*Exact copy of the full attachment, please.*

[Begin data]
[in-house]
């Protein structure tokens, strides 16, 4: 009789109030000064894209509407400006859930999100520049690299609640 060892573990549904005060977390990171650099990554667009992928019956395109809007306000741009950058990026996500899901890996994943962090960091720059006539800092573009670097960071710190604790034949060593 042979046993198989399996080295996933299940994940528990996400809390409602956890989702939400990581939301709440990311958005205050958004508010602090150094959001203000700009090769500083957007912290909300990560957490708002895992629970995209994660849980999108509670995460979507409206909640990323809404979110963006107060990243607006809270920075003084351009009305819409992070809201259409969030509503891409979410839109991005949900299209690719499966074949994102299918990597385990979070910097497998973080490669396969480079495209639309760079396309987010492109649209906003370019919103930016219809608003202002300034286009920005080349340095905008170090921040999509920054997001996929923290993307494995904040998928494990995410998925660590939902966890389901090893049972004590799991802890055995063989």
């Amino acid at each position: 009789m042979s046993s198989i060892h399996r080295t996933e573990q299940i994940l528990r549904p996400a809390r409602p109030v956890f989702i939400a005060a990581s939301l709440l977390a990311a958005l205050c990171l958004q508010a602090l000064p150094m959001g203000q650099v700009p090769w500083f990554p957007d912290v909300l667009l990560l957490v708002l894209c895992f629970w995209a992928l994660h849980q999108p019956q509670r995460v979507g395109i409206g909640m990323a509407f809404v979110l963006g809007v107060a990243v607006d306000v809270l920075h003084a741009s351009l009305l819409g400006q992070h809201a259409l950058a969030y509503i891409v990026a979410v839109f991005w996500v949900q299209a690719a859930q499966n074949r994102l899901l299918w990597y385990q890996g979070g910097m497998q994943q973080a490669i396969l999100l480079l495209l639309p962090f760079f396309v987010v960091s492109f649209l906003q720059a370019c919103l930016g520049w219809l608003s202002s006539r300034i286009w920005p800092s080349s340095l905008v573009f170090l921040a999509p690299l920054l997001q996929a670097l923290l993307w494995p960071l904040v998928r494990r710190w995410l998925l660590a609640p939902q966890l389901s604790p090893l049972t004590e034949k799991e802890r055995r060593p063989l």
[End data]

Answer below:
[in-house]
């Protein structure tokens, strides 16, 4: 009789109030000064894209509407400006859930999100520049690299609640 060892573990549904005060977390990171650099990554667009992928019956395109809007306000741009950058990026996500899901890996994943962090960091720059006539800092573009670097960071710190604790034949060593 042979046993198989399996080295996933299940994940528990996400809390409602956890989702939400990581939301709440990311958005205050958004508010602090150094959001203000700009090769500083957007912290909300990560957490708002895992629970995209994660849980999108509670995460979507409206909640990323809404979110963006107060990243607006809270920075003084351009009305819409992070809201259409969030509503891409979410839109991005949900299209690719499966074949994102299918990597385990979070910097497998973080490669396969480079495209639309760079396309987010492109649209906003370019919103930016219809608003202002300034286009920005080349340095905008170090921040999509920054997001996929923290993307494995904040998928494990995410998925660590939902966890389901090893049972004590799991802890055995063989």
């Amino acid at each position: 009789m042979s046993s198989i060892h399996r080295t996933e573990q299940i994940l528990r549904p996400a809390r409602p109030v956890f989702i939400a005060a990581s939301l709440l977390a990311a958005l205050c990171l958004q508010a602090l000064p150094m959001g203000q650099v700009p090769w500083f990554p957007d912290v909300l667009l990560l957490v708002l894209c895992f629970w995209a992928l994660h849980q999108p019956q509670r995460v979507g395109i409206g909640m990323a509407f809404v979110l963006g809007v107060a990243v607006d306000v809270l920075h003084a741009s351009l009305l819409g400006q992070h809201a259409l950058a969030y509503i891409v990026a979410v839109f991005w996500v949900q299209a690719a859930q499966n074949r994102l899901l299918w990597y385990q890996g979070g910097m497998q994943q973080a490669i396969l999100l480079l495209l639309p962090f760079f396309v987010v960091s492109f649209l906003q720059a370019c919103l930016g520049w219809l608003s202002s006539r300034i286009w920005p800092s080349s340095l905008v573009f170090l921040a999509p690299l920054l997001q996929a670097l923290l993307w494995p960071l904040v998928r494990r710190w995410l998925l660590a609640p939902q966890l389901s604790p090893l049972t004590e034949k799991e802890r055995r060593p063989l």